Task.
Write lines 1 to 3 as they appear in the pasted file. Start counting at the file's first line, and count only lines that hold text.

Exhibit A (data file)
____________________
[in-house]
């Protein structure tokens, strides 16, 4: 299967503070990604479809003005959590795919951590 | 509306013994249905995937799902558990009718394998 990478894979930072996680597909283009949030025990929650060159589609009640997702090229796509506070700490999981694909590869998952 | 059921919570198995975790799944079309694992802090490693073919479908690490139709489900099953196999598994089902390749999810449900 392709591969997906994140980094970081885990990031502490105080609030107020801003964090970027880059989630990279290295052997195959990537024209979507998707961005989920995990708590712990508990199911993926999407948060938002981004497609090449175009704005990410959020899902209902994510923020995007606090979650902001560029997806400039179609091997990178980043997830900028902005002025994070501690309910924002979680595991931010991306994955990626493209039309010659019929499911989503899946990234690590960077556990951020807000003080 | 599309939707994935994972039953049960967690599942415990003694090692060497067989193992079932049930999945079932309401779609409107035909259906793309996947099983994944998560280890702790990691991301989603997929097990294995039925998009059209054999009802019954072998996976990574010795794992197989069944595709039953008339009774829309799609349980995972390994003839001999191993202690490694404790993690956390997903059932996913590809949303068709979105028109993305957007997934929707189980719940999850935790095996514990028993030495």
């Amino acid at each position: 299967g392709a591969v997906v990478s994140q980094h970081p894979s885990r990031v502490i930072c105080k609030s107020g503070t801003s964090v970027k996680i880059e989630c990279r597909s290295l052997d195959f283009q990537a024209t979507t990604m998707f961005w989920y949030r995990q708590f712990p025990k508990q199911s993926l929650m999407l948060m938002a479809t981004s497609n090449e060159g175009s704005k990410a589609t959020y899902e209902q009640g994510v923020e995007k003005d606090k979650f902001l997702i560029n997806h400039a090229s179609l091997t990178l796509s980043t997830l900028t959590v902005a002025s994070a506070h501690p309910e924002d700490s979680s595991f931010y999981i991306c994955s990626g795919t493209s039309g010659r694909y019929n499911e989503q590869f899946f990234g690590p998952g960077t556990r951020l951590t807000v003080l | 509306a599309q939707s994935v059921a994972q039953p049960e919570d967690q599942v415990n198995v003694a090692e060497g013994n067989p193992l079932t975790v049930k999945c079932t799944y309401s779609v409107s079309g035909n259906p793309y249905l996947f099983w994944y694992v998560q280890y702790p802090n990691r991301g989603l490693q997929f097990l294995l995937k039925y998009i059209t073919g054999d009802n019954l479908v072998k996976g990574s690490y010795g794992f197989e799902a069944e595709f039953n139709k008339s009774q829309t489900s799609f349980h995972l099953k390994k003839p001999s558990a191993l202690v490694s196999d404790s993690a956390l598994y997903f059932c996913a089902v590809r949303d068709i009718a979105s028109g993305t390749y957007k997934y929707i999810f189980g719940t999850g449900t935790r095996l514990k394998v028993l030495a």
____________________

[in-house]
């Protein structure tokens, strides 16, 4: 299967503070990604479809003005959590795919951590 | 509306013994249905995937799902558990009718394998 990478894979930072996680597909283009949030025990929650060159589609009640997702090229796509506070700490999981694909590869998952 | 059921919570198995975790799944079309694992802090490693073919479908690490139709489900099953196999598994089902390749999810449900 392709591969997906994140980094970081885990990031502490105080609030107020801003964090970027880059989630990279290295052997195959990537024209979507998707961005989920995990708590712990508990199911993926999407948060938002981004497609090449175009704005990410959020899902209902994510923020995007606090979650902001560029997806400039179609091997990178980043997830900028902005002025994070501690309910924002979680595991931010991306994955990626493209039309010659019929499911989503899946990234690590960077556990951020807000003080 | 599309939707994935994972039953049960967690599942415990003694090692060497067989193992079932049930999945079932309401779609409107035909259906793309996947099983994944998560280890702790990691991301989603997929097990294995039925998009059209054999009802019954072998996976990574010795794992197989069944595709039953008339009774829309799609349980995972390994003839001999191993202690490694404790993690956390997903059932996913590809949303068709979105028109993305957007997934929707189980719940999850935790095996514990028993030495």
């Amino acid at each position: 299967g392709a591969v997906v990478s994140q980094h970081p894979s885990r990031v502490i930072c105080k609030s107020g503070t801003s964090v970027k996680i880059e989630c990279r597909s290295l052997d195959f283009q990537a024209t979507t990604m998707f961005w989920y949030r995990q708590f712990p025990k508990q199911s993926l929650m999407l948060m938002a479809t981004s497609n090449e060159g175009s704005k990410a589609t959020y899902e209902q009640g994510v923020e995007k003005d606090k979650f902001l997702i560029n997806h400039a090229s179609l091997t990178l796509s980043t997830l900028t959590v902005a002025s994070a506070h501690p309910e924002d700490s979680s595991f931010y999981i991306c994955s990626g795919t493209s039309g010659r694909y019929n499911e989503q590869f899946f990234g690590p998952g960077t556990r951020l951590t807000v003080l | 509306a599309q939707s994935v059921a994972q039953p049960e919570d967690q599942v415990n198995v003694a090692e060497g013994n067989p193992l079932t975790v049930k999945c079932t799944y309401s779609v409107s079309g035909n259906p793309y249905l996947f099983w994944y694992v998560q280890y702790p802090n990691r991301g989603l490693q997929f097990l294995l995937k039925y998009i059209t073919g054999d009802n019954l479908v072998k996976g990574s690490y010795g794992f197989e799902a069944e595709f039953n139709k008339s009774q829309t489900s799609f349980h995972l099953k390994k003839p001999s558990a191993l202690v490694s196999d404790s993690a956390l598994y997903f059932c996913a089902v590809r949303d068709i009718a979105s028109g993305t390749y957007k997934y929707i999810f189980g719940t999850g449900t935790r095996l514990k394998v028993l030495a």